Hines v. South Alabama Regional Airport et al, No. 2:2009cv01026 - Document 36 (M.D. Ala. 2010)

Court Description: MEMORANDUM OPINION AND ORDER that defendant's 20 MOTION for Summary Judgment is DENIED. Signed by Hon. Chief Judge Mark E. Fuller on 9/24/2010. (Attachments: # 1 Civil Appeals Checklist)(cc, )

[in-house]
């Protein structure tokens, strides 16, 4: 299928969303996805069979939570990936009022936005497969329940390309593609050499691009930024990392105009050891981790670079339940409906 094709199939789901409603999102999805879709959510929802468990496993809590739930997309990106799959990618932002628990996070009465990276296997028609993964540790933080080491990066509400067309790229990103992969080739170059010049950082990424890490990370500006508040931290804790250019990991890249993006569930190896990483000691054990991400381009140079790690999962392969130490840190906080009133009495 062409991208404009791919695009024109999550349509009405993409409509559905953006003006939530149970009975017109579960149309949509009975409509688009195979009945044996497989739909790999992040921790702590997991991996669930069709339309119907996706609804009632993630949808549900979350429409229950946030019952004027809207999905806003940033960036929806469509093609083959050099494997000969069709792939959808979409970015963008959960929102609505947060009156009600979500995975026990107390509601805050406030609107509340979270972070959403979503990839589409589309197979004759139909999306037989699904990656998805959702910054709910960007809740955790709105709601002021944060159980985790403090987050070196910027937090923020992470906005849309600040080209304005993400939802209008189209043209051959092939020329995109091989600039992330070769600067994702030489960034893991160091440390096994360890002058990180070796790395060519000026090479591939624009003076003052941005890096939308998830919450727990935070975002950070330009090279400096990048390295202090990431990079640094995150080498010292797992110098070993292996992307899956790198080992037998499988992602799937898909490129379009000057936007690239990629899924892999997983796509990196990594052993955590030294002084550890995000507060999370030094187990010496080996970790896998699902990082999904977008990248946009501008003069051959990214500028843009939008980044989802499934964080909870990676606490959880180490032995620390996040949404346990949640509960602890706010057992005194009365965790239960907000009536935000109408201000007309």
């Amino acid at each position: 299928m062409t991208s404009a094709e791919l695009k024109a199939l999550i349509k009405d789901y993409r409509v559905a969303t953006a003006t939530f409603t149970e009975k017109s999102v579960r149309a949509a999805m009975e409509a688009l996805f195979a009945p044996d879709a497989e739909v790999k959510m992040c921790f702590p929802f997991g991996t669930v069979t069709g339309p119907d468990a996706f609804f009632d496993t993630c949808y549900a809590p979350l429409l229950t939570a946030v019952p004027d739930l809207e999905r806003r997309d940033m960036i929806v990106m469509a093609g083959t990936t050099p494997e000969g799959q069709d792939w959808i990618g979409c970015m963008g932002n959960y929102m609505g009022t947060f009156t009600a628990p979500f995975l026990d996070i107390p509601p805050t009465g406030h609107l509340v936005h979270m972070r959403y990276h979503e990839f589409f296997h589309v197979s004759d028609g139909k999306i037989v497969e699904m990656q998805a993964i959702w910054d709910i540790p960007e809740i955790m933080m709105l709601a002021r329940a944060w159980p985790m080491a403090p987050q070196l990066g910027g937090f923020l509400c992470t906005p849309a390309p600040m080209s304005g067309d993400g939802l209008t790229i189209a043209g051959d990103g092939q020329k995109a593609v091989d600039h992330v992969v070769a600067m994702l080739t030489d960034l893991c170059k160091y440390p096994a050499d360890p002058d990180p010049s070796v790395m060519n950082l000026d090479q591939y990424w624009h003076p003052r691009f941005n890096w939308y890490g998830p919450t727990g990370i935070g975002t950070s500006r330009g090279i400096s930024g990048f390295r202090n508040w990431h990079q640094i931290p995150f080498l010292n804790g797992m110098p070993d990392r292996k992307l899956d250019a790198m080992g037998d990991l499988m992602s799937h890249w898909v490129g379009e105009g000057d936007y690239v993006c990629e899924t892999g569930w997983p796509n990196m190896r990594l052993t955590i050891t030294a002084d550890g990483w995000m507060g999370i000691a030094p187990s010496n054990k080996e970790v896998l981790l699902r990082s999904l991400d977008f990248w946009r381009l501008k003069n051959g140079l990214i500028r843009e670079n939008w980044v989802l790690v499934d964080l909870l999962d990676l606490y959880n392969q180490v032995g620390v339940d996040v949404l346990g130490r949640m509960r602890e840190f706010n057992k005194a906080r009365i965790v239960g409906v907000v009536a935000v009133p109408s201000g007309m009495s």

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Hines v. South Alabama Regional Airport et al Doc. 36 IN THE UNITED STATES DISTRICT COURT FOR THE MIDDLE DISTRICT OF ALABAMA NORTHERN DIVISION ANTHONY M. HINES, PLAINTIFF, v. SOUTH ALABAMA REGIONAL AIRPORT AUTHORITY, DEFENDANT. ) ) ) ) ) ) ) ) ) ) CASE NO. 2:09-cv-1026-MEF (WO- Do Not Publish) MEMORANDUM OPINION AND ORDER Anthony M. Hines (“Hines”) brings this action against his former employer, the South Alabama Regional Airport Authority (“the Airport Authority”) alleging discrimination against him on the basis of his race. Hines brings his claims pursuant to Title VII of the Civil Rights Act of 1964 (“Title VII”), 42 U.S.C. § 2000e et seq.1 This cause is presently before the Court on the Defendant’s Motion for Summary Judgment (Doc. # 20). For the reasons set forth below, the Court finds that the motion is due to be DENIED. JURISDICTION AND VENUE The Court exercises subject matter jurisdiction over this action pursuant to 28 U.S.C. § 1331 (federal question) and 28 U.S.C. § 1343 (civil rights). The parties do not contest personal jurisdiction and venue, and the Court finds adequate allegations in support of personal jurisdiction and venue. 1 Hines’ claims are brought solely pursuant to Title VII. He makes no claims pursuant to any other federal statute or to any state law. Dockets.Justia.com STANDARD OF REVIEW Under Rule 56(c) of the Federal Rules of Civil Procedure, summary judgment is appropriate “if the pleadings, depositions, answers to interrogatories, and admissions on file, together with the affidavits, if any, show that there is no genuine issue as to any material fact and that the moving party is entitled to a judgment as a matter of law.” Celotex Corp. v. Catrett, 477 U.S. 317, 322 (1986). “An issue of fact is ‘genuine’ if the record as a whole could lead a reasonable trier of fact to find for the nonmoving party. An issue is ‘material’ if it might affect the outcome of the case under the governing law.” Redwing Carriers, Inc. v. Saraland Apartments, 94 F.3d 1489, 1496 (11th Cir. 1996) (quoting Anderson v. Liberty Lobby, Inc., 477 U.S. 242, 248 (1986)). The party asking for summary judgment “always bears the initial responsibility of informing the district court of the basis for its motion, and identifying those portions of ‘the pleadings, depositions, answers to interrogatories, and admissions on file, together with the affidavits, if any,’ which it believes demonstrate the absence of a genuine issue of material fact.” Celotex, 477 U.S. at 323. The movant can meet this burden by presenting evidence showing there is no dispute of material fact, or by showing the non-moving party has failed to present evidence in support of some element of its case on which it bears the ultimate burden of proof. Id. at 322-23. Once the moving party has met its burden, Rule 56(e) “requires the nonmoving party to go beyond the pleadings and by her own affidavits, or by the ‘depositions, answers to 2 interrogatories, and admissions on file,’ designate ‘specific facts showing that there is a genuine issue for trial.’” Id. at 324. To avoid summary judgment, the nonmoving party “must do more than simply show that there is some metaphysical doubt as to the material facts.” Matsushita Elec. Indus. Co. v. Zenith Radio Corp., 475 U.S. 574, 586 (1986). On the other hand, a court ruling on a motion for summary judgment must believe the evidence of the non-movant and must draw all justifiable inferences from the evidence in the non-moving party’s favor. Anderson v. Liberty Lobby, Inc., 477 U.S. at 255. After the nonmoving party has responded to the motion for summary judgment, the court must grant summary judgment if there is no genuine issue of material fact and the moving party is entitled to judgment as a matter of law. See Fed. R. Civ. P. 56(c). FACTS AND PROCEDURAL HISTORY The Court has carefully considered all deposition excerpts and documents submitted in support of and in opposition to the motion. The submissions of the parties, viewed in the light most favorable to the non-moving party, establish the following relevant facts: In August of 2008, the Jed Blackwell (“Blackwell”), the Co-Executive Director for the Airport Authority, hired Hines as a groundskeeper. The job description for the groundskeeper position stated that groundskeepers were to report to work at 8 a.m. from Monday through Friday, but that hours of work might vary. It states that excessive absences and tardiness will not be tolerated. The position was scheduled for a lunch break from 12 to 12:30. The groundskeeper was responsible for cutting the grass, trimming the weeds, and 3 edging the grass on airport property. The groundskeeper was also responsible for checking and maintaining lawnmowers and other equipment. Hines is African-American, and at the time he was hired, he was the only non-white employee of the Airport Authority. According to his sworn affidavit, Hines replaced a Caucasian grounds keeper. Soon after he was hired, Hines was trained to work as a refueler as well as groundskeeper. He worked as a refueler as needed at first, but eventually he was working as a refueler every Monday, when things got busy, and fill in when a refueler was absent from work. Despite taking on these different and additional duties he continued to be paid as a groundskeeper only. At some point, Blackwell offered Hines the job of a night refueler, but at the same rate of pay as he was making as a groundskeeper,2 which was less than the Airport Authority paid the other refuelers. Because the pay was going to be less than what the other refuelers received, Hines declined the position. All Airport Authority employees received bonus pay from time to time. According to Hines’ testimony in his affidavit, the Caucasian groundskeeper he replaced received bonuses. Hines contends that he received less money than Caucasian employees in bonus pay. Hines asked why he did not receive the same bonuses. Blackwell told Hines it was 2 The Airport Authority maintains that Hines was offered the position as a refueler at a higher rate of pay than Hines received as a groundskeeper, but due to the procedural posture of this case, the Court must credit Hines’ sworn testimony for purposes of deciding this motion. 4 because he was different. Hines believes that difference was his race, but he does not state that Blackwell made that specific statement. According to Hines, he was treated differently than Caucasian employees with respect to leave from work. Moreover, he states that he was disciplined or warned regarding the length of his lunch break, but Caucasian employees were not even though they were also late, sometimes much later than Hines. By his affidavit, Hines disputes the evidence that the Airport Authority has presented concerning his being habitually tardy and absent excessively. He also identifies Caucasian employees who received different treatment with respect to leave from work. According to the Airport Authority, it terminated Hines’ employment on June 5, 2009, because of his work ethic related to his job. Some of the Airport Authority’s paperwork from Hines’ personnel file provides more specificity in that it indicates the reasons for the termination of Hines’ employment were: “being absent excessively, abusing sick leave, and being tardy habitually.” See Doc. # 20-3. While Hines had been absent from work for a family funeral, a Caucasian employee used one of the mowers without checking the old level and blew up the mower. Blackwell blamed Hines for this damage to the equipment because maintenance of the mowers was part of his responsibility. According, to Hines’ sworn affidavit, after the termination of his employment the Airport Authority had a Caucasian male take over Hines’ groundskeeping duties. The Airport Authority states that Hines was replaced by another African-American. 5 DISCUSSION A. SATISFACTION OF ADMINISTRATIVE MAINTAINING TITLE VII ACTION PREREQUISITES TO All of Hines’ claims in this are brought pursuant to Title VII. Two of the grounds upon which the Airport Authority rely relate to the administrative prerequisites to maintaining an action pursuant to Title VII. Before analyzing his claims, the Court will first address the issue of administrative prerequisites. 1. Timeliness of Lawsuit The Airport Authority contends that it is entitled to judgment as a matter of law on all of Hines’ claims pursuant to Title VII because he failed to file this lawsuit within the time the law requires. Because the Court is satisfied that Hines timely commenced this action, for the reasons set forth below, the Court finds that judgment as a matter of law is not due to be granted on this basis and that the motion for summary judgment is due to be denied to the extent that it is urged for this reason. The section of Title VII at issue here states that within 90 days after the issuance of a right-to-sue letter “a civil action may be brought against the respondent named in the charge.” 42 U.S.C. § 2000e-5(f)(1). The Eleventh Circuit Court of Appeals has held that this provision means that in order to maintain Title VII claims, a plaintiff has the initial burden of establishing that he filed his complaint within 90 days of the date on which he received the EEOC’s right-to-sue letter. See, e.g., Green v. Union Foundry Co., 281 F.3dd 1229, 1233-34 (11th Cir. 2002); Santini v. Cleveland Clinic Florida, 232 F.3d 823 (11th 6 Cir. 2000). This time limit is not jurisdictional. Zipes v. Trans World Airlines, Inc., 455 U.S. 385, 398 (2982). It is subject to traditional principles of equitable tolling. See Jackson v. Astrue, 506 F.3xd 1349, 1353 (11th Cir. 2007). The EEOC Dismissal and Notice of Rights form informing Hines of his right to sue and closing its file on his Charge of Discrimination indicates that it was mailed out on August 13, 2009 from the EEOC’s office in Mobile, Alabama. In the Complaint dated November 6, 2009, Hines alleges that he received his Notice-of-Right-to-Sue Letter from the EEOC on November 6, 2009. See Doc. # 1- Compl. Hines has not, however, presented any evidence or testimony to support this allegation which the Airport Authority has challenged in its motion for summary judgment. From the evidence before the Court indicating that the letter was mailed on August 13, 2009, the only reasonable inference to be drawn is that it was received on August 14, 2009, August 15, 2009, or August 16, 2009. Assuming arguendo that Hines received it on August 14, 2009, his deadline for filing his lawsuit would be November 12, 2009. Federal Rule of Civil Procedure 3 provides that a “civil action is commenced by filing a complaint with the court.” The Supreme Court has held that an employee may not commence a civil action within the meaning of § 2000e-5(f)(1) by filing a copy of the rightto-sue letter, but the filing of additional documents such as a copy of the EEOC Charge of Discrimination with a right to sue letter is sufficient. See Baldwin County Welcome Ctr. v. Brown, 466 U.S. 147, 149 (1984); Judkins v. Beech Aircraft Corp., 745 F.2d 1330, 1332 7 (11th Cir. 1984). Thus, the key to examining the sufficiency to a plaintiff’s initial filing is whether it is sufficient to put a defendant on notice of the claims against it. At the time Hines commenced this lawsuit, he was proceeding without the assistance of counsel. Using a form which allowed him to fill in the blanks to state a claim for employment discrimination, Hines commenced this lawsuit by filing a complaint containing several claims against South Alabama Regional Airport Authority and Jeb Blackwell.3 See Doc. # 1 - Compl. Furthermore, he attached a copy of his completed EEOC Intake Questionnaire to his Complaint. See Doc. 1-1. This EEOC Intake Questionnaire clearly indicates that Hines’ complaint is against his former employer, the Airport Authority. Id. On November 6, 2009, Hines also completed and signed an Application to Proceed in District Court Without Prepaying Fees or Costs form (“the Application”). See Doc. # 2. The Clerk of the Court received the form Complaint and the Application on the morning of November 9, 2009. Consistent with Court procedures,4 an employee of the office of the Clerk of the Court reviewed these submissions and noticed that although he had signed 3 Hines listed both the Airport and Blackwell in the caption of the Complaint. In the body of the Complaint where he was to list the defendants’ names, however, Hines identified only Blackwell as the defendant to this action. He did identify Blackwell as the “Airport Administrator.” It is clear from the Complaint the Hines was attempting to bring suit relating to the treatment he received as an employee of the Airport Authority. 4 These procedures are entirely consistent with the Federal Rules of Civil Procedure. Indeed, the commentary to the 1993 Amendments to Rule 11(a) state that “[u]nsigned papers are to be received by the Clerk, but then are to be stricken if the omission of the signature is not corrected promptly after being called to the attention of the attorney or the pro se litigant. Correction can be made by signing the paper on file or by submitting a duplicate that contains a signature.” Commentary to 1993 Amendments to Fed. R. Civ. P. 11(a). 8 the Application form, Hines had failed to sign his form Complaint. Federal Rule of Civil Procedure 11(a) requires that every pleading must be signed either by an attorney of record or by a party personnally if that party is unrepresented. Fed. R. Civ. P. 11(a). That rule authorizes a court to strike pleadings which do not comply with this requirement, but only if the unsigned pleading is not promptly corrected after it has been called to the attorney or party’s attention. Id. On November 10, 2009, the Clerk of the Court sent Hines a letter containing the unsigned signature page from his form complaint. The letter informed Hines that he needed to sign and date the signature page and return the it to the court. Court records indicate that the Court received the signed and dated signature page back from Hines sometime before November 13, 2009. In such circumstances as presented by this case, the Court would not have had any cause to strike Hines’ Complaint because he promptly corrected his error by signing it and returning it to the Clerk of the Court. Hines’ failure to sign the document when it was initially filed does not support a finding by this Court that the Complaint was not filed on November 9, 2009, the date the Clerk’s office docketed it. Federal Rule of Civil Procedure 5(d)(4) makes it clear that the Court must not refuse to file a paper solely because it is not in the form prescribed by the Federal Rules of Civil Procedure. Thus, from the record before it, the Court must conclude that Hines’ original signed Complaint, including the copy of his EEOC Intake Questionnaire, was filed with this Court within 90 days after the earliest day he could have possibly received the right-to-sue letter that had been mailed 9 on August 13, 2009. Because Hines was initially pro se, this suit was referred to a Magistrate Judge (Doc. # 3). The Magistrate Judge reviewed the Complaint and the Application and GRANTED the motion for leave to proceed in forma pauperis. (Doc. # 4). Pursuant to 28 U.S.C. § 1915(e)(2)(B), the Magistrate Judge then recommended dismissal of Hines’ claims pursuant to Title VII of the Civil Rights Act of 1964 to the extent that the claims were urged against Blackwell, an individual, because Title VII does not provide a cause of action against individuals. (Doc. # 4). The Magistrate Judge also directed that Hines file any amended complaint against his employer by no later than December 4, 2009. Id. On December 10, 2009, the Court adopted the recommendation of the Magistrate Judge and dismissed all claims against Blackwell. The Airport Authority contends that this lawsuit was not filed until December 3, 2009. That assertion is incorrect. On December 3, 2009, Hines filed an Amended Complaint (Doc. # 3). By this pleading, Hines brought claims pursuant to Title VII for race discrimination solely against his former employer, the Airport Authority. The Clerk of the Court issued a Summons and delivered it, along with the Amended Complaint, to the Airport Authority. A complaint may be amended once as a matter of course within twenty-one days after it has been served.5 Fed. R. Civ. P. 15(a)(1). An amendment to a complaint relates back to the date 5 As of December 3, 2009, when Hines filed his Amended Complaint, his original Complaint had not been served. 10 of the original pleadings in several circumstances. See Fed. R. Civ. P. 15(c)(1). Indeed, because the Court finds that Hines’ amendment satisfied the requirements of Federal Rule of Civil Procedure 15(1)(B) and (C), it relates back to the initial filing date of November 9, 2009. For these reasons, the Court finds that the Airport Authority’s motion for summary judgment is due to be DENIED to the extent that it is based on the contention that the lawsuit is barred because it was not timely filed. 2. Completion of Administrative Prerequisites to Suit The Airport Authority contends that it is entitled to judgment as a matter of law on Hines’ claims pursuant to Title VII relating to disparate treatment with regard to his pay and his leave because he failed to raise these issues in his Charge of Discrimination with the EEOC. Title 42 U.S.C. § 2000e-(5)(e)(1) specifies the prerequisites relating to administrative exhaustion that a plaintiff must satisfy before filing a private civil action such as this one which is brought solely pursuant to Title VII. See National R.R. Passenger Corp. v. Morgan, 536 U.S. 101, 109 (2002). According to this provision, “[a] charge...shall be filed within one hundred and eighty days after the alleged unlawful employment practice occurred[.]” 42 U.S.C.§ 2000e-(5)(e)(1). Accord, Pijnenburg v. West Ga. Health Sys., Inc., 255 F.3d 1304, 1305 (11th Cir.), reh’g denied, 273 F.3d 1117 (11th Cir. 2001) (“It is settled law that in order to obtain judicial consideration of a [Title VII] claim, a plaintiff must first file an administrative charge with the EEOC within 180 days after the alleged unlawful 11 employment practice occurred.”). This requirement guarantees “the protection of civil rights laws to those who promptly assert their rights” and “also protects employers from the burden of defending claims arising from employment decisions that are long past.” Delaware State Coll. v. Ricks, 449 U.S. 250, 256-57 (1980). A court faced with a challenge to an employment discrimination plaintiff’s ability to litigate certain claims must start by ascertaining the permissible scope of a judicial complaint. This task requires the Court to first review the Charge of Discrimination that the plaintiff filed with the EEOC. See, e.g., Griffin v. Carlin, 755 F.2d 1516, 1522 (11th Cir. 1985); Robinson v. Regions Finan. Corp., 242 F. Supp. 2d 1070, 1079 (M.D. Ala. 2003). No action alleging a violation of Title VII may be brought unless the alleged discrimination has been made the subject of a timely filed EEOC charge. See, e.g., Alexander v. Fulton County, 207 F.3d 1303, 1332 (11th Cir. 2000); Robinson, 242 F. Supp. 2d at 1079. “Not all acts complained of, however, need have been included in the EEOC charge; rather, an employee may include in her lawsuit a claim for injury resulting from any practice which ‘was or should have been included in a reasonable investigation of the administrative complaint.’” Robinson, 242 F. Supp. 2d at 1079 (citing Griffin, 755 F.2d at 1522). “Thus, an employee’s lawsuit is limited by the scope of the EEOC investigation which can reasonably be expected to grow out of a charge of discrimination.” Robinson, 242 F. Supp. 2d at 1079 (citing Evans v. U.S. Pipe & Foundry Co., 696 F.2d 925, 929 (11th Cir. 1983)). Mindful of these legal precepts, the Court must start by examining the content of 12 Hines’ Charges of Discrimination and the reasonable scope of the EEOC investigation based on the information it received from Hines. Hines’ Charge of Discrimination itself is rather brief and raises only an allegation that the termination of Hines’ employment was impermissibly based on his race. However, this was not the only information Hines provided to the EEOC. Hines also completed an EEOC Intake Questionnaire (Doc. # 1-1). In this questionnaire, he also complained of race discrimination during his employment with the Airport Authority. Specifically, he complained that he was not treated as well as Caucasian employees with respect to bonus pay, leave, and lunch breaks. Id. Thus, Hines disclosed the very complaints that the Airport Authority contends he did not share with the EEOC are set forth in his EEOC Intake Questionnaire. Accordingly, the record before the Court does not support a finding that these claims are outside the scope of the EEOC investigation and the motion for summary judgment is due to be DENIED to the extent that it is based on this contention. B. Substantive Analysis of Hines’ Race Discrimination Claims Title VII prohibits an employer from discriminating “against any individual with respect to his compensation, terms, conditions, or privileges of employment because of such individual’s race, color, religion, sex or national origin.” 42 U.S.C. § 2000e-2(a). The critical element in establishing wrongful discrimination in violation of Title VII is discriminatory intent. See St. Mary’s Honor Ctr. v. Hicks, 509 U.S. 502 (1993). Title VII also prohibits an employer from retaliating against an employee for reporting discrimination. 13 42 U.S.C. §§ 2000e3(a).6 Under Title VII, a plaintiff bears the ultimate burden of proving discriminatory treatment by a preponderance of the evidence. Earley v. Champion Int’l Corp., 907 F.2d 1077, 1081 (11th Cir. 1990). Discriminatory intent can be established through a variety of means. See, e.g., Davis v. Qualico Miscellaneous Inc., 161 F. Supp. 2d 1314, 1319 (M.D. Ala. 2001). Where, as here, a plaintiff seeks to prove intentional discrimination through circumstantial evidence7 of the employer’s intent, the Court applies some version of the familiar tripartite burden-shifting analysis articulated in McDonnell Douglas Corp. v. Green, 411 U.S. 792 (1973) and its progeny. Under this framework, the plaintiff has the initial burden of establishing a prima facie case of discrimination. See, e.g., Combs v. Plantation Patterns, 106 F.3d 1519, 1527-28 (11th Cir. 1997), cert. denied, 522 U.S. 1045 (1998). The purpose of the prima facie case 6 42 U.S.C. § 2000e3(a) bars retaliation against an employee “because he has opposed any practice made an unlawful employment practice by this subchapter, or because he has made a charge, testified, assisted, or participated in any manner in an investigation, proceeding, or hearing under this subchapter.” 7 Because Hines offers nothing which could conceivably be considered direct evidence or statistical evidence in support of any of his claims, the Court will analyze this motion for summary judgment under the circumstantial evidence paradigm. The statements to Hines that he was treated differently because he was “different” do not constitute direct evidence because they do not explicitly state that the difference was his race. These statements are circumstantial evidence of discrimination because with an inference the statements could mean that the difference resulting in the disparate treatment was his race. 14 is to show an adverse employment decision that resulted from a discriminatory motive. See, e.g., Perryman v. Johnson Prods. Co., 698 F.2d 1138, 1143 (11th Cir. 1983). “Demonstrating a prima facie case is not onerous; it requires only that the plaintiff establish facts adequate to permit an inference of discrimination.” Holifield v. Reno, 115 F.3d 1555, 1562 (11th Cir. 1997). The Eleventh Circuit Court of Appeals has repeatedly emphasized that the requisite showings that make up a prima facie case are not meant to be rigid or inflexible. See, e.g., Schoenfeld v. Babbitt, 168 F.3d 1257, 1268 (11th Cir. 1999) (collecting cases). In cases where the evidence does not fit neatly into the classic prima facie case formula, for example, [the Eleventh Circuit has] stated that “[a] prima facie case of disparate treatment can be established by any ‘proof of actions taken by the employer from which we infer discriminatory animus because experience has proved that in the absence of any other explanation it is more likely than not that those actions were bottomed on impermissible considerations.’” Id. at 1268 (citing Hill v. Metro. Atlanta Rapid Trans. Auth., 841 F.2d 1533 (11th Cir. 1988), modified, 848 F.2d 1522 (11th Cir. 1988) (quoting Furnco Constr. Corp. v. Waters, 438 U.S. 567, 576 (1978))). With respect to Hines’ disparate treatment claim arising out of the termination of his employment, the Court will consider the precedents regarding the nature of a prima facie case in similar cases. A plaintiff’s prima facie case for a discharge-discrimination 15 claim must show the following elements: (1) the plaintiff is a member of a protected class; (2) the plaintiff was qualified for the position at issue; (3) the plaintiff was discharged despite his qualification; and (4) the plaintiff was subject to differential treatment, that is, he was either (a) replaced by someone who was not a member of the plaintiff’s protected class or (b) a similarly situated employee who was not a member of the protected class engaged in nearly identical conduct and was not discharged. Keel v. U.S. Dep’t of Air Force, 256 F. Supp. 2d 1269, 1285 (M.D. Ala. 2003), aff’d without opinion, 99 Fed. Appx. 880 (11th Cir. Mar 02, 2004); Davis v. Qualico Miscellaneous Inc., 161 F. Supp. 2d 1314, 1319 (M.D. Ala. 2001). Accord, Williams v. Motorola, 303 F.3d 1284, 1293 (11th Cir. 2002). Importantly, an employee cannot establish a prima facie case of discrimination by simply arguing that he belonged to a protected class and that he did not engage in the conduct for which he alleges his employment was terminated. See, e.g., Jones v. Bessemer Carraway Med. Ctr., 137 F.3d 1306, 1311 (11th Cir.), superseded in part on denial of reh’g, 151 F.3d 1321 (11th Cir. 1998)8 ; Keel, 265 F. Supp. 2d at 1285; Thomas v. Ala. Council on Human Relations, Inc., 248 F. Supp. 2d 1105, 1119 (M.D. Ala. 2003); Cooper v. Diversicare Mgmt. Servs. Co., 115 F. Supp. 2d 1311, 1318-19 (M.D. Ala. 1999). With respect to Hines’ other claims of disparate treatment, a slightly different articulation of the prima facie case is more appropriate. A plaintiff can establish a prima 8 The Eleventh Circuit Court of Appeals withdrew part of its opinion in this case on rehearing and substituted a new section which can be found at Jones v. Bessemer Carraway Med. Ctr., 151 F.3d 1321 (11th Cir. 1998). Nothing in this Memorandum Opinion is based on the portion of the opinion in Jones which was withdrawn on rehearing. 16 facie case by showing that: (1) he was a member of a protected class; (2) he was qualified to do the job; (3) he was subjected to an adverse employment action by his employer; and (4) similarly situated employees outside of the protected class were treated more favorably. Wilson v. B/E Aerospace, Inc., 376 F.3d 1079, 1087 (11th Cir. 2004). Nevertheless, the prima facie case formulation is flexible and often dependent on the particular facts of a case. Id. Thus, the articulation of the prima facie case may vary from a case involving a failure to promote to a case involving termination of employment. Once a plaintiff establishes the requisite elements of the prima facie case, the defendant has the burden of producing a legitimate, non-discriminatory reason for the challenged employment action. See, e.g., Holifield v. Reno, 115 F.3d 1555, 1564 (11th Cir. 1997) (citing Texas Dep't of Cmty. Affairs v. Burdine, 450 U.S. 248 (1981)). The employer’s burden is “exceedingly light.” Holifield, 115 F.3d at 1564. This burden is one of production, not persuasion and consequently, the employer need only produce evidence that could allow a rational fact-finder to conclude that the challenged employment action was not made for a discriminatory reason. See, e.g., Davis, 161 F. Supp. 2d at 1321. If such a reason is produced, a plaintiff then has the ultimate burden of proving the reason to be a pretext for unlawful discrimination. See, e.g., Holifield, 115 F.3d at 1565; Combs v. Plantation Patterns, 106 F.3d 1519, 1528 (11th Cir. 1997) (plaintiff “has the opportunity to discredit the defendant’s proffered reasons for its decision”). Thus, once the employer articulates a legitimate, non-discriminatory reason, the burden returns to the 17 employee to supply “evidence, including the previously produced evidence establishing the prima facie case, sufficient to permit a reasonable fact-finder to conclude that the reasons given by the employer were not the real reasons for the adverse employment decision.” Davis, 161 F. Supp. 2d at 1322 (citing Chapman v. AI Transp., 229 F.3d 1012, 1024 (11th Cir. 2000) (en banc)). The plaintiff may seek to demonstrate that the proffered reason was not the true reason for the employment decision “either directly by persuading the court that a discriminatory reason more likely motivated the employer or indirectly by showing that the employer’s proffered explanation is unworthy of credence.” Burdine, 450 U.S. at 256; Combs, 106 F.3d at 1528. A plaintiff’s prima facie case, combined with sufficient evidence to find that the employer’s asserted justification is false, may permit the trier of fact to conclude that the employer unlawfully discriminated. Reeves v. Sanderson Plumbing Prods., Inc., 530 U.S. 133, 148 (2000). Because of the procedural posture of this case, the Court must view the facts before it in the light most favorable to Hines and avoid relying on disputed facts to reach a legal conclusion. The Court finds that the record before it is replete with genuine issues of material fact. Indeed, a reasonable jury could find both that Hines has established a prima facie case of race discrimination with respect to the termination of his employment and with respect to his bonuses and leave. Furthermore, a reasonable fact finder could also find that the evidence establishes that the Airport Authority’s proffered reasons for its action are pretextual and that it unlawfully discriminated against Hines because of his race. 18 Accordingly, the Airport Authority’s motion for summary judgment must be DENIED. CONCLUSION For the reasons set forth above, it is hereby ORDERED that the Defendant’s Motion for Summary Judgment (Doc. # 20) is DENIED. DONE this the day of September, 2010. /s/ Mark E. Fuller CHIEF UNITED STATES DISTRICT JUDGE 19